General Evelyn Burrows AO



Mr Chancellor,

It is now over 100 years since William Booth challenged the attitudes of the organised churches by translating religion into a very practical and direct concern for the physical needs of the poorest and serable people within English society. Since that time the Salvation Army has become international in scope and influence but still retains that capacity to transcend sectarianism and ideology in its ability to do practical good where the need is greatest and to elicit support for its work from believers and non-believers alike. From its ranks Eva Burrows rose to be General of the Worldwide Salvation Army, based in London from 1982, only the second woman to lead the Army in 126 years. Born in Newcastle, New South Wales, she received her secondary education in Brisbane, and became a graduate of the Universities of Queensland, Sydney and London. She was a specialist in the teaching of English as a second language and was one of the first teachers of new maths to African children. Her educational role covered fifteen years in Zimbabwe and five in London, and she then became national leader of her organisation successively in Sri Lanka, Scotland and Australia before assuming the highest command in 1986. She retired earlier this year.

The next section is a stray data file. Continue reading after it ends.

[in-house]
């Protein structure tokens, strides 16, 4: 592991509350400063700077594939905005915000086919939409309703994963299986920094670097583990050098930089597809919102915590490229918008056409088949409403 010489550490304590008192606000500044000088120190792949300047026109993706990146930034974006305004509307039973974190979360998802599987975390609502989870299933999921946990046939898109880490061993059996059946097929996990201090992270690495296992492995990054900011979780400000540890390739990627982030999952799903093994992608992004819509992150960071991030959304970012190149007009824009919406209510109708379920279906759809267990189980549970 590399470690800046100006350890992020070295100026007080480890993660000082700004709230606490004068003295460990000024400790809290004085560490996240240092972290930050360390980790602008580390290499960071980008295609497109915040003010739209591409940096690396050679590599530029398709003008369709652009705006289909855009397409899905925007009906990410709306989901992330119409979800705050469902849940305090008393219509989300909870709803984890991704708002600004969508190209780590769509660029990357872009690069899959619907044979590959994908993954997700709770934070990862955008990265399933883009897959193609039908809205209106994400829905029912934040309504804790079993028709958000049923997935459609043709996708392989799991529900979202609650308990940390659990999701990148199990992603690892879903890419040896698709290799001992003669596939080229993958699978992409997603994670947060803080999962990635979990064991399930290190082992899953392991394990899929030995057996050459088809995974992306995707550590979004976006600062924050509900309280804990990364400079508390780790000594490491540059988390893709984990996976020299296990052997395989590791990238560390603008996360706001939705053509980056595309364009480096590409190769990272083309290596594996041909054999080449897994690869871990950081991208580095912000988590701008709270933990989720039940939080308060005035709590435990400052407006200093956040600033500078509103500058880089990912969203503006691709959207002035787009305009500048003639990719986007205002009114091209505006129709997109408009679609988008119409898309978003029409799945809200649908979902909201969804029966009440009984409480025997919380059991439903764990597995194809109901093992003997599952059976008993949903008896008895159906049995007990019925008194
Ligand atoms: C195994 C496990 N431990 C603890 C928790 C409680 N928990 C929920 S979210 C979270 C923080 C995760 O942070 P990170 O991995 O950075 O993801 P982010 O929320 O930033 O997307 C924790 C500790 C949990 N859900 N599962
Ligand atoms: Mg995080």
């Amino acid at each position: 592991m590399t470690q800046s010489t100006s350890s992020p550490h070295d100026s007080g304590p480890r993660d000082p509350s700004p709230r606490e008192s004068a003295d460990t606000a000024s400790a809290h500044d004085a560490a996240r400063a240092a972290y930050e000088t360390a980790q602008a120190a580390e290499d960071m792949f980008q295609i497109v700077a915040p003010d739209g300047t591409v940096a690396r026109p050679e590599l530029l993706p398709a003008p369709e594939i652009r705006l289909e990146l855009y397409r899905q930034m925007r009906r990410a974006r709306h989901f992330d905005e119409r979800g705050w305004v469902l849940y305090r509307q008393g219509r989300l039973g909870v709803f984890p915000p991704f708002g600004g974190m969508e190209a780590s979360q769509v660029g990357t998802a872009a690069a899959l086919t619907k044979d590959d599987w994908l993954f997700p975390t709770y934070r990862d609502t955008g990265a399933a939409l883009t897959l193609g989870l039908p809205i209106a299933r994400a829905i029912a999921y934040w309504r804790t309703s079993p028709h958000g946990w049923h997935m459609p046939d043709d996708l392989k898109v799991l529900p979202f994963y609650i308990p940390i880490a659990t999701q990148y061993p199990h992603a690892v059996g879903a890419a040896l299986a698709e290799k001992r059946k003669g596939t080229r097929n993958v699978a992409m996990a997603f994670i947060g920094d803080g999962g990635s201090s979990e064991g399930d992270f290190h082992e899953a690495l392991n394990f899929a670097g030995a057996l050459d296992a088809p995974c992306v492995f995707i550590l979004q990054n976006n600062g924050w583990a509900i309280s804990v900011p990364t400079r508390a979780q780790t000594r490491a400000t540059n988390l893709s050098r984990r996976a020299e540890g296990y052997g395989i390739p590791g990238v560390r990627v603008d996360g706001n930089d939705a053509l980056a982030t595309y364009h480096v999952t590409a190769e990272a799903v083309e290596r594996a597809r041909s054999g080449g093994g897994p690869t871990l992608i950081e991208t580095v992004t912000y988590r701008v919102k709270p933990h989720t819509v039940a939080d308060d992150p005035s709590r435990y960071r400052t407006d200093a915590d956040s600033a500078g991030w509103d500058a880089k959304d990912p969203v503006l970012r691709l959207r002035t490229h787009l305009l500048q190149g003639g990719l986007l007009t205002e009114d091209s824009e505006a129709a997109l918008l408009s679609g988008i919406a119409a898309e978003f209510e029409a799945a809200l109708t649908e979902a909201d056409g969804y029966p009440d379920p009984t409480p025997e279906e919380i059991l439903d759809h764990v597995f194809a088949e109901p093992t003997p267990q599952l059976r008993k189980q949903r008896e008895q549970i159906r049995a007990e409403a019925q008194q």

Mr Chancellor, For distinguished services to the Commonwealth of Australia and to the international community through leadership of the Salvation Army, I present to you General Eva Burrows, Officer of the Order of Australia, Master of Education of The University of Sydney, Certificate of Education University of London, Honorary Doctor of Liberal Arts of Ewha Woman's University, Seoul, Doctor of Laws of Asbury College in the United States of America, Honorary Doctor of Divinity of Olivet Nazarene, and Bachelor of Arts of this University, for the conferral of the award of Doctor of Philosophy honoris causa, to which she has been admitted by the Senate of the University.



Doctor of Philosophy honoris causa